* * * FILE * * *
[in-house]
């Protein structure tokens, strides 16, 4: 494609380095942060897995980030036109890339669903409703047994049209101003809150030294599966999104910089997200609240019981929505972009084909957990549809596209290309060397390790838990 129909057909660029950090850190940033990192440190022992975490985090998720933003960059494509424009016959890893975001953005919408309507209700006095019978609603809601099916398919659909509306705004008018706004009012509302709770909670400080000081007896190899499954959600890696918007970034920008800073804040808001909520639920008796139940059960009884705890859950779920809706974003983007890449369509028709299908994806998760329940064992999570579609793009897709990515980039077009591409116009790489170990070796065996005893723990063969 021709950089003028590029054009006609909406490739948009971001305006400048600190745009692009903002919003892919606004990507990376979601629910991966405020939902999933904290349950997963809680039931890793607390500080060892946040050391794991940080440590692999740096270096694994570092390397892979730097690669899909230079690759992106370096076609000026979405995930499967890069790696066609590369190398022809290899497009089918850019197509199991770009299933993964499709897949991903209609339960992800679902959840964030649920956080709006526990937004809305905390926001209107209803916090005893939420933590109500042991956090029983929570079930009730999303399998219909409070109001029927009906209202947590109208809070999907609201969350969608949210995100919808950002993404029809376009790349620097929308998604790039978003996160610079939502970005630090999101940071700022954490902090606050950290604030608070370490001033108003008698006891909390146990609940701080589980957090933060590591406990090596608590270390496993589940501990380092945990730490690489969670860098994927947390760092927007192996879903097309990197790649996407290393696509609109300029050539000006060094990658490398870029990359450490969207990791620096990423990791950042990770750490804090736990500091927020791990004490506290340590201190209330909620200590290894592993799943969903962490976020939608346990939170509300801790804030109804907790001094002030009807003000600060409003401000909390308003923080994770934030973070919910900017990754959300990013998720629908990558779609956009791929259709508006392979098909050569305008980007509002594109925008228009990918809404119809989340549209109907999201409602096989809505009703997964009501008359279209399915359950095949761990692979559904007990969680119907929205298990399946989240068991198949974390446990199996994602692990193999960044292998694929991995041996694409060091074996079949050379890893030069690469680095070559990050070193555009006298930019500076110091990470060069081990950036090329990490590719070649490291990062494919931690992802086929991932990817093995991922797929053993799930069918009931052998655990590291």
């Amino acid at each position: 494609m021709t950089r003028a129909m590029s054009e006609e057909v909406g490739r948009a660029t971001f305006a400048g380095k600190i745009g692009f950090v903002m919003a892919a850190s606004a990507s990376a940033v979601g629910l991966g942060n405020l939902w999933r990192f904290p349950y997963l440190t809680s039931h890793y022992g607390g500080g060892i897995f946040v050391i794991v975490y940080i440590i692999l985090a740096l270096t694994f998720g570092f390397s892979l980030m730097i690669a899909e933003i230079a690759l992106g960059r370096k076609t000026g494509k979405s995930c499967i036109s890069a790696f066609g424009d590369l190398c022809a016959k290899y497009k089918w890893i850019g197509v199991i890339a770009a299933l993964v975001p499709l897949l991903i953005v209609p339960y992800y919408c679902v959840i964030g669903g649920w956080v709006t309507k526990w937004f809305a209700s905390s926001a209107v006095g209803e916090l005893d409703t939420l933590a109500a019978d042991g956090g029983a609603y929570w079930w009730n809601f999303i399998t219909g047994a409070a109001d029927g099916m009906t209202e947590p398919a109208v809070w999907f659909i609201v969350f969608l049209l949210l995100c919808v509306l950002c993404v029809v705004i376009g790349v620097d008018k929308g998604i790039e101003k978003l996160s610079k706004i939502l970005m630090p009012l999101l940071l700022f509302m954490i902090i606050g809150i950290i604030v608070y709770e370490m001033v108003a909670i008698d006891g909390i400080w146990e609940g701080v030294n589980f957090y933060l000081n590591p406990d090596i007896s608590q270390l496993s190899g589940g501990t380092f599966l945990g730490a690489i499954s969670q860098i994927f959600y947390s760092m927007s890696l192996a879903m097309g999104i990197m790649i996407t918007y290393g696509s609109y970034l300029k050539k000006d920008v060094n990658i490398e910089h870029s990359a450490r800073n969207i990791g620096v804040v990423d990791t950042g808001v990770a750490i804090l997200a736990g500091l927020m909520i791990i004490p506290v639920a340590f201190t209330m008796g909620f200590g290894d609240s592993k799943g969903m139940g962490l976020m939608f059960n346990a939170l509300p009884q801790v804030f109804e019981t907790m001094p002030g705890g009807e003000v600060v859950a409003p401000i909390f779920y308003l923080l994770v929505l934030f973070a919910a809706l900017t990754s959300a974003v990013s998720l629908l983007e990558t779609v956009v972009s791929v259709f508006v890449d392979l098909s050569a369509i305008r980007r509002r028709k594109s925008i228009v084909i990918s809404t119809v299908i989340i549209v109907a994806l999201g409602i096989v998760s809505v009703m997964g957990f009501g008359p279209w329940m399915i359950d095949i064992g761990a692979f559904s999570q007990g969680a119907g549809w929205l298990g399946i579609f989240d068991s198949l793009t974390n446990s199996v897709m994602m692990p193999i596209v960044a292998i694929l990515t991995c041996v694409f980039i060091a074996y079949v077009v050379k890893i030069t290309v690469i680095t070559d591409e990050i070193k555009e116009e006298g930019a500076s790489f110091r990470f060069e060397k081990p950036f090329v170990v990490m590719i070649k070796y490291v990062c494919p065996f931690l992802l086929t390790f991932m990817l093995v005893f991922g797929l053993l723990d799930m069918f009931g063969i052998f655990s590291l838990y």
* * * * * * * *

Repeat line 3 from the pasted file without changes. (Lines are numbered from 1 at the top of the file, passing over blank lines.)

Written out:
């Amino acid at each position: 494609m021709t950089r003028a129909m590029s054009e006609e057909v909406g490739r948009a660029t971001f305006a400048g380095k600190i745009g692009f950090v903002m919003a892919a850190s606004a990507s990376a940033v979601g629910l991966g942060n405020l939902w999933r990192f904290p349950y997963l440190t809680s039931h890793y022992g607390g500080g060892i897995f946040v050391i794991v975490y940080i440590i692999l985090a740096l270096t694994f998720g570092f390397s892979l980030m730097i690669a899909e933003i230079a690759l992106g960059r370096k076609t000026g494509k979405s995930c499967i036109s890069a790696f066609g424009d590369l190398c022809a016959k290899y497009k089918w890893i850019g197509v199991i890339a770009a299933l993964v975001p499709l897949l991903i953005v209609p339960y992800y919408c679902v959840i964030g669903g649920w956080v709006t309507k526990w937004f809305a209700s905390s926001a209107v006095g209803e916090l005893d409703t939420l933590a109500a019978d042991g956090g029983a609603y929570w079930w009730n809601f999303i399998t219909g047994a409070a109001d029927g099916m009906t209202e947590p398919a109208v809070w999907f659909i609201v969350f969608l049209l949210l995100c919808v509306l950002c993404v029809v705004i376009g790349v620097d008018k929308g998604i790039e101003k978003l996160s610079k706004i939502l970005m630090p009012l999101l940071l700022f509302m954490i902090i606050g809150i950290i604030v608070y709770e370490m001033v108003a909670i008698d006891g909390i400080w146990e609940g701080v030294n589980f957090y933060l000081n590591p406990d090596i007896s608590q270390l496993s190899g589940g501990t380092f599966l945990g730490a690489i499954s969670q860098i994927f959600y947390s760092m927007s890696l192996a879903m097309g999104i990197m790649i996407t918007y290393g696509s609109y970034l300029k050539k000006d920008v060094n990658i490398e910089h870029s990359a450490r800073n969207i990791g620096v804040v990423d990791t950042g808001v990770a750490i804090l997200a736990g500091l927020m909520i791990i004490p506290v639920a340590f201190t209330m008796g909620f200590g290894d609240s592993k799943g969903m139940g962490l976020m939608f059960n346990a939170l509300p009884q801790v804030f109804e019981t907790m001094p002030g705890g009807e003000v600060v859950a409003p401000i909390f779920y308003l923080l994770v929505l934030f973070a919910a809706l900017t990754s959300a974003v990013s998720l629908l983007e990558t779609v956009v972009s791929v259709f508006v890449d392979l098909s050569a369509i305008r980007r509002r028709k594109s925008i228009v084909i990918s809404t119809v299908i989340i549209v109907a994806l999201g409602i096989v998760s809505v009703m997964g957990f009501g008359p279209w329940m399915i359950d095949i064992g761990a692979f559904s999570q007990g969680a119907g549809w929205l298990g399946i579609f989240d068991s198949l793009t974390n446990s199996v897709m994602m692990p193999i596209v960044a292998i694929l990515t991995c041996v694409f980039i060091a074996y079949v077009v050379k890893i030069t290309v690469i680095t070559d591409e990050i070193k555009e116009e006298g930019a500076s790489f110091r990470f060069e060397k081990p950036f090329v170990v990490m590719i070649k070796y490291v990062c494919p065996f931690l992802l086929t390790f991932m990817l093995v005893f991922g797929l053993l723990d799930m069918f009931g063969i052998f655990s590291l838990y």